So, why are many politicians forwarding an irrational argument? Simply put, it is a matter of incentives and interest – both public and self.
Actually, one needs to parse the meaning of public interest. Public interest comprises collective good. The collective is made up of individuals, but transcends pure self-interest. When we act in the public interest or for the public good, our choices help more than just ourselves, although we do accrue a smaller benefit.
It is pure self-interest to which opportunistic politicians speak, when they bring to light that Universal Healthcare is not in people's self-interest. But, they conflate it with the public good which is clearly not the case. These politicians are highlighting selective parts that actually distort the bigger picture.
Now, we generally give up pure self-interest everyday in order to serve the public good. For example, parks and infrastructure such as roads and bridges are public goods and serve the public interest, paid for by all of us. We just do not take money out of our pocket to keep these running. It is included in our taxes. Health insurance is paid weekly or monthly, so it hurts.
But why do politicians make a case to undermine the public interest? The primary functional goal of a politician is to get re-elected. That may sound cynical, but it is true. Assuming all politicians are honest and enter politics to serve the public good, they would need to stay in office for them to continue to serve the public. Therefore, politicians are functionally interested in re-election and after all is said and done they hope to do more good than harm. Again, it sounds like a cynical qualification, but is it?
All honest politicians want to do what is “good” in their view, the problem is that other politicians disagree, and are committed to their own view of the “good”. And in our system of government bifurcates the power into three branches - legislative (Congress), judicial (Courts) and the executive (President) - and two branches (House and Senate) within the legislative branch – the lawmaking body. It is a painful process to get a bill to become law. I highly encourage all to watch this short video below to appreciate that process.
Repealing a law takes a whole new dimension when the law actually serves the public good. It is a problem, in my view, that President Obama did not make the case for Universal Healthcare - a campaign promise, in favor of an easier product - a compromised and flawed bill, which is nevertheless an improvement over the status quo.
House members have to seek re-election every two years. Therefore, these elected representatives want to fashion legislation to serve the public good, while constantly concerned with raising money for re-election and having to compromise with other politicians serving the interests ("good") of their constituents.
But who are their constituents? That is more complicated. For politicians, constituents include voters, but also include interest groups that lobby to have their preferences considered. These interest groups include experts who advise (wink, wink!) elected representatives on the merits and demerits of certain provisions of any particular legislation. In fact, these “experts” pretty much write the law that is to essentially govern them. So, politicians are more vested to interest groups that support them, like health insurance companies, than individual voters who may express their preferences thru emails, letters or phone calls. Only coordinated action by a sizable number of voters can sway legislators.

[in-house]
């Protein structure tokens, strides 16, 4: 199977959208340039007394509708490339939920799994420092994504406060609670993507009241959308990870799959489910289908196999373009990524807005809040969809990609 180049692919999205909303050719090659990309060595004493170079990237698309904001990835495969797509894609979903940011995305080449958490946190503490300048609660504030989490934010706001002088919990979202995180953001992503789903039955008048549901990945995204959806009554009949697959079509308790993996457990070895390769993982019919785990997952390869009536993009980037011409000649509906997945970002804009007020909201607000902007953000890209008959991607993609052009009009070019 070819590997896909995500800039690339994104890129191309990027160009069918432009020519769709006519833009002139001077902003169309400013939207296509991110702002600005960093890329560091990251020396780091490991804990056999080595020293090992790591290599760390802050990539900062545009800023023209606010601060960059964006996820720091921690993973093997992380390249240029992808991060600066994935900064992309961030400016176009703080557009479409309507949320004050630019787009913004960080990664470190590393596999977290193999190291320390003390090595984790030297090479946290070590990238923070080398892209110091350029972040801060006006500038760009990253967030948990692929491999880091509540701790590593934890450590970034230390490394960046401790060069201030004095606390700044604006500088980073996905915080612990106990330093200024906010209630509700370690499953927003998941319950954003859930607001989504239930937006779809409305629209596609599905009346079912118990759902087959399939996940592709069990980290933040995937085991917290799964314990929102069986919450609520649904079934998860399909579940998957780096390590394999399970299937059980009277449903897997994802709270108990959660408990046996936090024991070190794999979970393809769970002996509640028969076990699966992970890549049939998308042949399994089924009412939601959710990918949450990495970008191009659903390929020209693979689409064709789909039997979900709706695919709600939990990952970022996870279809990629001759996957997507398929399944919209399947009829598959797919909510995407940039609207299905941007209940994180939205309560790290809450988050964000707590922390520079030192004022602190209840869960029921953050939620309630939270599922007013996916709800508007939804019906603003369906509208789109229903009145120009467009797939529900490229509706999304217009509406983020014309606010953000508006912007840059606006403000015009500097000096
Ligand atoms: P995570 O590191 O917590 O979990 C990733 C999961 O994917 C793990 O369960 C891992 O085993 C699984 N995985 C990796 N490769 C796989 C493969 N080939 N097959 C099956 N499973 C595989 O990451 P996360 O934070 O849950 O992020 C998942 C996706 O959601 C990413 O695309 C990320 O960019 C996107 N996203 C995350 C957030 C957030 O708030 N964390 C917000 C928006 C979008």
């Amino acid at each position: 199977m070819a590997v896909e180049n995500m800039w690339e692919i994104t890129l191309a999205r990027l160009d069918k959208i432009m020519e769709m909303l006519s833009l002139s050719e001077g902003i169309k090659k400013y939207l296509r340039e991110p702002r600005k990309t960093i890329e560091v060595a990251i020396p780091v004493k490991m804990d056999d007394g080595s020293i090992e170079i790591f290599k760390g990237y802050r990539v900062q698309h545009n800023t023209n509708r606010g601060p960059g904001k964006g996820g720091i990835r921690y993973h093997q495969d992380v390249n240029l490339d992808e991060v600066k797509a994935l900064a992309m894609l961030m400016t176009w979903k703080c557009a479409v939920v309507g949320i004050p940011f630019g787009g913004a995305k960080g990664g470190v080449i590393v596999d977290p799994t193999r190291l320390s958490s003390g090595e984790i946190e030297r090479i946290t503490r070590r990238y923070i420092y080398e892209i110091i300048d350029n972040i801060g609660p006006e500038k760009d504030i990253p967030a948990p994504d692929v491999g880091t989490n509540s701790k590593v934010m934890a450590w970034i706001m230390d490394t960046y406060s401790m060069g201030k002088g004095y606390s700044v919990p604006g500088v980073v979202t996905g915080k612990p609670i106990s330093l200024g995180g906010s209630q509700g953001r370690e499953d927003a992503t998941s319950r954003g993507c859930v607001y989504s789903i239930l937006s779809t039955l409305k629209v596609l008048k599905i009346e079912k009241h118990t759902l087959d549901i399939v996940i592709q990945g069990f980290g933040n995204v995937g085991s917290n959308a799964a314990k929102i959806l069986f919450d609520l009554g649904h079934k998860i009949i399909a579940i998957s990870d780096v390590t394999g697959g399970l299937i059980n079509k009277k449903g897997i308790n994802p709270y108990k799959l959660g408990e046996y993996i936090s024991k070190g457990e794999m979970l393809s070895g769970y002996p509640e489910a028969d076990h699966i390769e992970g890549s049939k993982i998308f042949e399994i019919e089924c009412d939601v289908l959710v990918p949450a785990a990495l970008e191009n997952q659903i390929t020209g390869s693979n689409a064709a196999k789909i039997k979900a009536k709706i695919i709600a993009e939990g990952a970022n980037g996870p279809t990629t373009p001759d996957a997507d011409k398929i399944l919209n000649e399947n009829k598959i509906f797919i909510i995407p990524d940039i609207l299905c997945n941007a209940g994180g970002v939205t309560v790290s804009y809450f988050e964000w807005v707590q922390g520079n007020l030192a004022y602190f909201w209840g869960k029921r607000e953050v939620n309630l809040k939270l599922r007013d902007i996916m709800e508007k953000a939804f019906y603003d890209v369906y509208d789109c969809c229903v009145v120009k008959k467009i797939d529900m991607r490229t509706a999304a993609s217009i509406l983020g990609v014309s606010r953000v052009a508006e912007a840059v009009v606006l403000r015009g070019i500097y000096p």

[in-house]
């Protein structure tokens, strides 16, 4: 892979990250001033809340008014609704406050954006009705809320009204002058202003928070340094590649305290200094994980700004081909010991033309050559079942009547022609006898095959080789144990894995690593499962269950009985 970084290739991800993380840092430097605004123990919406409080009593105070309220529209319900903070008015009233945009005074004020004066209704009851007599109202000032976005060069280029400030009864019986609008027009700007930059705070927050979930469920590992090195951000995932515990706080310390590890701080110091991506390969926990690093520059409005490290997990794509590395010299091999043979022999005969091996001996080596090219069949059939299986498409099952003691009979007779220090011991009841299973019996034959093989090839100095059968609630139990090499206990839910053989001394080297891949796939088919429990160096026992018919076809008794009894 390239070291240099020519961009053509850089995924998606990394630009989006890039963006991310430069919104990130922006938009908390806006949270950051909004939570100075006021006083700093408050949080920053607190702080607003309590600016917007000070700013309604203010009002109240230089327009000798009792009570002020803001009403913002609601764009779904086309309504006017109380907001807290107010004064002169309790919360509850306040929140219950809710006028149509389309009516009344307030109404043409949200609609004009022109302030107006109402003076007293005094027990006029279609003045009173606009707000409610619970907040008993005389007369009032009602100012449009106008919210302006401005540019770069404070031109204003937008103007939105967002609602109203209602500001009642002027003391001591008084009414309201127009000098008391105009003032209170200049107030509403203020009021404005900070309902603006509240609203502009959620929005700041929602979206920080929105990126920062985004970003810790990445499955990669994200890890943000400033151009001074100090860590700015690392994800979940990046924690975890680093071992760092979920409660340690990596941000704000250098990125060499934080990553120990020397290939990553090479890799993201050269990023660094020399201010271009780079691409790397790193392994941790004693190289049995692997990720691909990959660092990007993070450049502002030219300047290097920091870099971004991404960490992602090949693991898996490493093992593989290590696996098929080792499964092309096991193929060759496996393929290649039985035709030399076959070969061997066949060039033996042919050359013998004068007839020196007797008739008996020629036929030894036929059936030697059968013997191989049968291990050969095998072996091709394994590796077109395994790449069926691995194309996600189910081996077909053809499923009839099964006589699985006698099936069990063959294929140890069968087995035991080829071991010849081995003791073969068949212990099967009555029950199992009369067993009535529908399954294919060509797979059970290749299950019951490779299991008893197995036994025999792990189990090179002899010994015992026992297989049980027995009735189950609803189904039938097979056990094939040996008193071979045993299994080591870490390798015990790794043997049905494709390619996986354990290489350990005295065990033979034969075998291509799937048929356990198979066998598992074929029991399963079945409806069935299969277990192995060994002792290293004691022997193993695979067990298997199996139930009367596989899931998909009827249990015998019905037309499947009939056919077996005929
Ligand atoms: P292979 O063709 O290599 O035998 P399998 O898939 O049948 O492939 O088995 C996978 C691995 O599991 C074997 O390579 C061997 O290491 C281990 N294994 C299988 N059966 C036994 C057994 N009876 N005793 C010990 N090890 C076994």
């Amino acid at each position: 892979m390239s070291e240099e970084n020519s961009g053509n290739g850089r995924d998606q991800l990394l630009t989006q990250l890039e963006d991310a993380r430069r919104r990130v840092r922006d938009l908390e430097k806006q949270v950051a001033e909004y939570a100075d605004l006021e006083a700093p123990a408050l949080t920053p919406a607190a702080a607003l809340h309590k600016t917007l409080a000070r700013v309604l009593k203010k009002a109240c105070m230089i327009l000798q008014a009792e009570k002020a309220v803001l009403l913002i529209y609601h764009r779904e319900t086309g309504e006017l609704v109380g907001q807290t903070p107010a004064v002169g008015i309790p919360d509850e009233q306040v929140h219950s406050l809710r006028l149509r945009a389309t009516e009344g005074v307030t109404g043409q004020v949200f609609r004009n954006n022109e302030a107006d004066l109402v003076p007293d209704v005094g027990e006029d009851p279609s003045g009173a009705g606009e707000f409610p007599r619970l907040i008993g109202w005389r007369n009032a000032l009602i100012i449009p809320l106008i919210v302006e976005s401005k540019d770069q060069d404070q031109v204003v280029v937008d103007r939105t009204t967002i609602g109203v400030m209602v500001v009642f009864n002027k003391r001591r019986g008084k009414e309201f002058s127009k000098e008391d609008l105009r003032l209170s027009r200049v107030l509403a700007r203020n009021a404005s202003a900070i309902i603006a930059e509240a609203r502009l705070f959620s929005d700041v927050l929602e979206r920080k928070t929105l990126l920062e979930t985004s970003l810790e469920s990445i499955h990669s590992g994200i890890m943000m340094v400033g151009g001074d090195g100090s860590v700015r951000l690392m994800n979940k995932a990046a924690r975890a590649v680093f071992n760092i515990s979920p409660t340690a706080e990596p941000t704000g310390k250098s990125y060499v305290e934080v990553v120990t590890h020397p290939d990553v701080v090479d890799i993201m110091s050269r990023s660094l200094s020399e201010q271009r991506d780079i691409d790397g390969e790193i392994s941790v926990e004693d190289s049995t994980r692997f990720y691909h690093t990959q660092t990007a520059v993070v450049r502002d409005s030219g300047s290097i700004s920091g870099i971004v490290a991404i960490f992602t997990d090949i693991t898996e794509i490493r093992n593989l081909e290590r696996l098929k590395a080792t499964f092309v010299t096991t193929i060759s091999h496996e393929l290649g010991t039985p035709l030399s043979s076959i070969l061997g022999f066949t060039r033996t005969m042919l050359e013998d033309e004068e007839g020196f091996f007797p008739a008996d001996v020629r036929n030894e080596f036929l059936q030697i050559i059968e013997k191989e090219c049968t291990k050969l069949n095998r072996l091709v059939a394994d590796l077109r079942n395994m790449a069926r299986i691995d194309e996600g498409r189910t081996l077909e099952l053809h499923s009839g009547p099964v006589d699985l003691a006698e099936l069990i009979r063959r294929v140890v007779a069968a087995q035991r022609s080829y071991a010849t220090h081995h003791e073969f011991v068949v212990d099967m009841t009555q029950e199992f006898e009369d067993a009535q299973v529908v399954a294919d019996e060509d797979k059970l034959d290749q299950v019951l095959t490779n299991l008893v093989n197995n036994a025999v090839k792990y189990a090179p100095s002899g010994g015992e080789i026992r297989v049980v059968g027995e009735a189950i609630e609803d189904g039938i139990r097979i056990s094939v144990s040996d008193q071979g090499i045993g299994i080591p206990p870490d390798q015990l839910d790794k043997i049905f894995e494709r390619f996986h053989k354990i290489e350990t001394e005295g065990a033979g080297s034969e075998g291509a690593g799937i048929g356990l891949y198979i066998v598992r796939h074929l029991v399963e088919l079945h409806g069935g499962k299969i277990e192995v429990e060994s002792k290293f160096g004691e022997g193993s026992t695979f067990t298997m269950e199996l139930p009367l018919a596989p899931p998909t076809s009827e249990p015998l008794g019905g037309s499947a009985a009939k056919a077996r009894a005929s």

The above is not to justify in any way the actions of politicians. I do not. It is only to shed light upon the process.
So, from the politicians’ vantage point they are taking rational positions that support their chances of re-election. The problem is that their interest is not always aligned with the interest of their constituents (I mean you and me). Citizens, you and me, can have wildly different interests than elected representatives, as should be clear by now.
To many politicians who oppose universal healthcare, then, it would appear they are acting rationally. That is because they are serving their main objective, which is to stay elected and to do, on average, more good than harm through the complex system of checks and balances of our system of government that constrains their choices.
However, these politicians are not being honest when they say that they are being principled. They are not.
Since, mandating universal health insurance is a public good, in that it serves the public interest, it would be a principled position for every politician to support this measure. Unless it is their intention to work solely for self-interest. But if they were to make that revelation, then they simply would not be re-elected. So, the real question is whether Health insurance for all Americans is in the public interest, since politicians are universally and rhetorically committed to serving it. I hope the reasoning above makes clear that mandated health insurance for all Americans is obviously and provably in the public interest.
Finally, the reasoning that government cannot manage healthcare and that private sector can do it better is ridiculous. We already know that the private system of health insurance is broken and based upon choice, which clearly does not work. We also know that the government manages Medicare, Medicaid, Social Security, Defense, Law & Order, Mail, and Education, etc.
Effectively, the healthcare problem could have been addressed by including everyone within Medicare. However, leave it to the Democrats to botch this rational sell to the American people. Just kidding. It is not easy to make the case for mandated health insurance in one line. It is certainly easier to use fear-mongering tactics and confuse the voters.
Still, persistent and cogent reasoning can win this debate. And that is a fight President Obama should gear up for.